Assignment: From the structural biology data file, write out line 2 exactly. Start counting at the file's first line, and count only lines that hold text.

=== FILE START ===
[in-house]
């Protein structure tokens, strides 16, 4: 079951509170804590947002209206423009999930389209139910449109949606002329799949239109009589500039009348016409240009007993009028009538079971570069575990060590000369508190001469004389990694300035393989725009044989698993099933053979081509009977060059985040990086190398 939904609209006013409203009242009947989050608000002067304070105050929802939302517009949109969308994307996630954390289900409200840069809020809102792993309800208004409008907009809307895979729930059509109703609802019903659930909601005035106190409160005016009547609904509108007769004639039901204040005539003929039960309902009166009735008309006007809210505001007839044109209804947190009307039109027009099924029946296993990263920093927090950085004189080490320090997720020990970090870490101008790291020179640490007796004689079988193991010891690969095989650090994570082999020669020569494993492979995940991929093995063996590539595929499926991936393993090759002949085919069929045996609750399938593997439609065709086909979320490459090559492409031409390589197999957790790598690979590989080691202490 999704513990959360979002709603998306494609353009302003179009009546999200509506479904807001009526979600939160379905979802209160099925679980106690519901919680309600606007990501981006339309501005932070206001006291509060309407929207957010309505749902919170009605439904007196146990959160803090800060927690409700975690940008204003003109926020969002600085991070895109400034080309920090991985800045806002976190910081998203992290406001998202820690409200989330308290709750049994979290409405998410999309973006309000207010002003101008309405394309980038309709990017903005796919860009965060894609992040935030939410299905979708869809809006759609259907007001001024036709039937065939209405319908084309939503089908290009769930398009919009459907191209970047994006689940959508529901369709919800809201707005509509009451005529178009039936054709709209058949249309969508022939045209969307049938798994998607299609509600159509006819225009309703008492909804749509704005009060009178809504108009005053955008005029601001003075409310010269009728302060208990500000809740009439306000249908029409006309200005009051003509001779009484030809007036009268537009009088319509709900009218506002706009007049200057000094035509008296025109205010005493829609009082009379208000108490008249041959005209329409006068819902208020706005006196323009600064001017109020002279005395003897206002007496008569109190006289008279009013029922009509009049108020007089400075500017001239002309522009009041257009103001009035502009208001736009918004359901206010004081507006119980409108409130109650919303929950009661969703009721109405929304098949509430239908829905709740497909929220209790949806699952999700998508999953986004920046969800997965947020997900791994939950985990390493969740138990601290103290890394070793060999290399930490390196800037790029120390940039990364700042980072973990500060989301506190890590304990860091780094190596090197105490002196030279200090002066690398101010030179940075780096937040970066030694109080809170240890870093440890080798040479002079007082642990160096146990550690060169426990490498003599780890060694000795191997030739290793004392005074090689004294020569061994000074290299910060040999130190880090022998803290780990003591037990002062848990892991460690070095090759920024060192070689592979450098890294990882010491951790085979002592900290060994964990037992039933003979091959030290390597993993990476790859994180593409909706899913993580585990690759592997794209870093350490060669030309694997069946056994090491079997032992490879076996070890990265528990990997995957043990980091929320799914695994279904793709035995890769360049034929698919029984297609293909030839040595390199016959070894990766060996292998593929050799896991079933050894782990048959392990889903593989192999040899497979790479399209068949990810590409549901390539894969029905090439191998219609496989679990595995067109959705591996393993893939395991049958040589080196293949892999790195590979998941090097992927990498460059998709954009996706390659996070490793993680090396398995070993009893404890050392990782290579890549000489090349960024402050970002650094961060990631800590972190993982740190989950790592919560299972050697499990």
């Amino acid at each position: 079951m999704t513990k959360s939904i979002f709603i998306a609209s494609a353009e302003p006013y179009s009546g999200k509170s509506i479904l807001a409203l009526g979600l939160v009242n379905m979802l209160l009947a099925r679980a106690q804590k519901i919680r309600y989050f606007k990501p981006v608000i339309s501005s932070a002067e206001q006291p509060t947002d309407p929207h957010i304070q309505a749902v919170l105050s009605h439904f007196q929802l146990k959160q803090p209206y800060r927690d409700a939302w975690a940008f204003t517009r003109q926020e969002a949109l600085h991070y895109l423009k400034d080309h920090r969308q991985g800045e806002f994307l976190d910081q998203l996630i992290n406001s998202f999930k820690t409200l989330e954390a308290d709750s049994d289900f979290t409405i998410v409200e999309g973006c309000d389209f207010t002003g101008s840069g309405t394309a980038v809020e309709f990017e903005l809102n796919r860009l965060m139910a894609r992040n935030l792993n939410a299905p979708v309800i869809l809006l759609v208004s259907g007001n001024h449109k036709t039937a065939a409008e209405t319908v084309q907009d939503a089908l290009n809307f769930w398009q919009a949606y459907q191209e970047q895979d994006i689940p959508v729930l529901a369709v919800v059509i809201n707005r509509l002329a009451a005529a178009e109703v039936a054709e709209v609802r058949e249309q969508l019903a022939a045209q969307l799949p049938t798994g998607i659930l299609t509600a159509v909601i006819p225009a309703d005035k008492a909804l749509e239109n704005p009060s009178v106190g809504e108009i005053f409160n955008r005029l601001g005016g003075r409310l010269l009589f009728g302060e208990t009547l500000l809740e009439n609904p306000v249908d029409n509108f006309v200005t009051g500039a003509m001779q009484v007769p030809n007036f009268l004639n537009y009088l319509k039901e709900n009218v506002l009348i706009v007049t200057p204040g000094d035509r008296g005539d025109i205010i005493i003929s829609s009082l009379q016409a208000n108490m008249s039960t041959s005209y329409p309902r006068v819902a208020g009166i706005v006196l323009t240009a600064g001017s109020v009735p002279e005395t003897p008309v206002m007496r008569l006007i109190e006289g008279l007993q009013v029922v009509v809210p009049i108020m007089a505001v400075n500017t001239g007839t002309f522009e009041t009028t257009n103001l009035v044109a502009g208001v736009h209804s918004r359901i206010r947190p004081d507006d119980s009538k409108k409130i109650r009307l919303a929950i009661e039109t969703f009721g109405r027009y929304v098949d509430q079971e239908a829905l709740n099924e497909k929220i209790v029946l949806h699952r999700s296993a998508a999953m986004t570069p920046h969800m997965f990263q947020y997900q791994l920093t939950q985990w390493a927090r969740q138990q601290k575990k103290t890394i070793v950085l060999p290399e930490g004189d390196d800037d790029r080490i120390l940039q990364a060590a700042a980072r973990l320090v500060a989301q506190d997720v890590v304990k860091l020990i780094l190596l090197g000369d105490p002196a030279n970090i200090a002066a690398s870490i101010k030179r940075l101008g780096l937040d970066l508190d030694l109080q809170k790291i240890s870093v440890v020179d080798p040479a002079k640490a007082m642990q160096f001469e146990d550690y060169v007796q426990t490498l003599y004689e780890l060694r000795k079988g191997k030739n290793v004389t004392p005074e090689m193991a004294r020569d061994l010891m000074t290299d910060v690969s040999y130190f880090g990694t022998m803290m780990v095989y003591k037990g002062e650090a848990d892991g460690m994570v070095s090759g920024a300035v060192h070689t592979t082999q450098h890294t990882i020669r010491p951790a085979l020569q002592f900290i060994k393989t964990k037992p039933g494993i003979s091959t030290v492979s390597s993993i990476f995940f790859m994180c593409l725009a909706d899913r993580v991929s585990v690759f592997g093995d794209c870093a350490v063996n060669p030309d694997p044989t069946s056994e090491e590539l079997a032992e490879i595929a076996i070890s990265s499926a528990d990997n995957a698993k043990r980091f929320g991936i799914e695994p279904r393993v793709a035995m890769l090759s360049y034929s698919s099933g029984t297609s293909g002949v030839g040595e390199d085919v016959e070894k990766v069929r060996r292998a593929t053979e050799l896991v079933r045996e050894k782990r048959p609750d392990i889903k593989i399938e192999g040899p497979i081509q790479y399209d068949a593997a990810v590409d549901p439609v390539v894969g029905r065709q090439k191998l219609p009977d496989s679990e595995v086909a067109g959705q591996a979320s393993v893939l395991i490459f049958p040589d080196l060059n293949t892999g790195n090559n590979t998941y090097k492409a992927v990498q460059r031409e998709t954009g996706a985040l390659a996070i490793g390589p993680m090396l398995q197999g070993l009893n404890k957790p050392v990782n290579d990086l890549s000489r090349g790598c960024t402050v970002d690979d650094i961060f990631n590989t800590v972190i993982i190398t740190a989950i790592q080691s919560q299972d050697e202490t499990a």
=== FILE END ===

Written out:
């Protein structure tokens, strides 16, 4: 079951509170804590947002209206423009999930389209139910449109949606002329799949239109009589500039009348016409240009007993009028009538079971570069575990060590000369508190001469004389990694300035393989725009044989698993099933053979081509009977060059985040990086190398 939904609209006013409203009242009947989050608000002067304070105050929802939302517009949109969308994307996630954390289900409200840069809020809102792993309800208004409008907009809307895979729930059509109703609802019903659930909601005035106190409160005016009547609904509108007769004639039901204040005539003929039960309902009166009735008309006007809210505001007839044109209804947190009307039109027009099924029946296993990263920093927090950085004189080490320090997720020990970090870490101008790291020179640490007796004689079988193991010891690969095989650090994570082999020669020569494993492979995940991929093995063996590539595929499926991936393993090759002949085919069929045996609750399938593997439609065709086909979320490459090559492409031409390589197999957790790598690979590989080691202490 999704513990959360979002709603998306494609353009302003179009009546999200509506479904807001009526979600939160379905979802209160099925679980106690519901919680309600606007990501981006339309501005932070206001006291509060309407929207957010309505749902919170009605439904007196146990959160803090800060927690409700975690940008204003003109926020969002600085991070895109400034080309920090991985800045806002976190910081998203992290406001998202820690409200989330308290709750049994979290409405998410999309973006309000207010002003101008309405394309980038309709990017903005796919860009965060894609992040935030939410299905979708869809809006759609259907007001001024036709039937065939209405319908084309939503089908290009769930398009919009459907191209970047994006689940959508529901369709919800809201707005509509009451005529178009039936054709709209058949249309969508022939045209969307049938798994998607299609509600159509006819225009309703008492909804749509704005009060009178809504108009005053955008005029601001003075409310010269009728302060208990500000809740009439306000249908029409006309200005009051003509001779009484030809007036009268537009009088319509709900009218506002706009007049200057000094035509008296025109205010005493829609009082009379208000108490008249041959005209329409006068819902208020706005006196323009600064001017109020002279005395003897206002007496008569109190006289008279009013029922009509009049108020007089400075500017001239002309522009009041257009103001009035502009208001736009918004359901206010004081507006119980409108409130109650919303929950009661969703009721109405929304098949509430239908829905709740497909929220209790949806699952999700998508999953986004920046969800997965947020997900791994939950985990390493969740138990601290103290890394070793060999290399930490390196800037790029120390940039990364700042980072973990500060989301506190890590304990860091780094190596090197105490002196030279200090002066690398101010030179940075780096937040970066030694109080809170240890870093440890080798040479002079007082642990160096146990550690060169426990490498003599780890060694000795191997030739290793004392005074090689004294020569061994000074290299910060040999130190880090022998803290780990003591037990002062848990892991460690070095090759920024060192070689592979450098890294990882010491951790085979002592900290060994964990037992039933003979091959030290390597993993990476790859994180593409909706899913993580585990690759592997794209870093350490060669030309694997069946056994090491079997032992490879076996070890990265528990990997995957043990980091929320799914695994279904793709035995890769360049034929698919029984297609293909030839040595390199016959070894990766060996292998593929050799896991079933050894782990048959392990889903593989192999040899497979790479399209068949990810590409549901390539894969029905090439191998219609496989679990595995067109959705591996393993893939395991049958040589080196293949892999790195590979998941090097992927990498460059998709954009996706390659996070490793993680090396398995070993009893404890050392990782290579890549000489090349960024402050970002650094961060990631800590972190993982740190989950790592919560299972050697499990």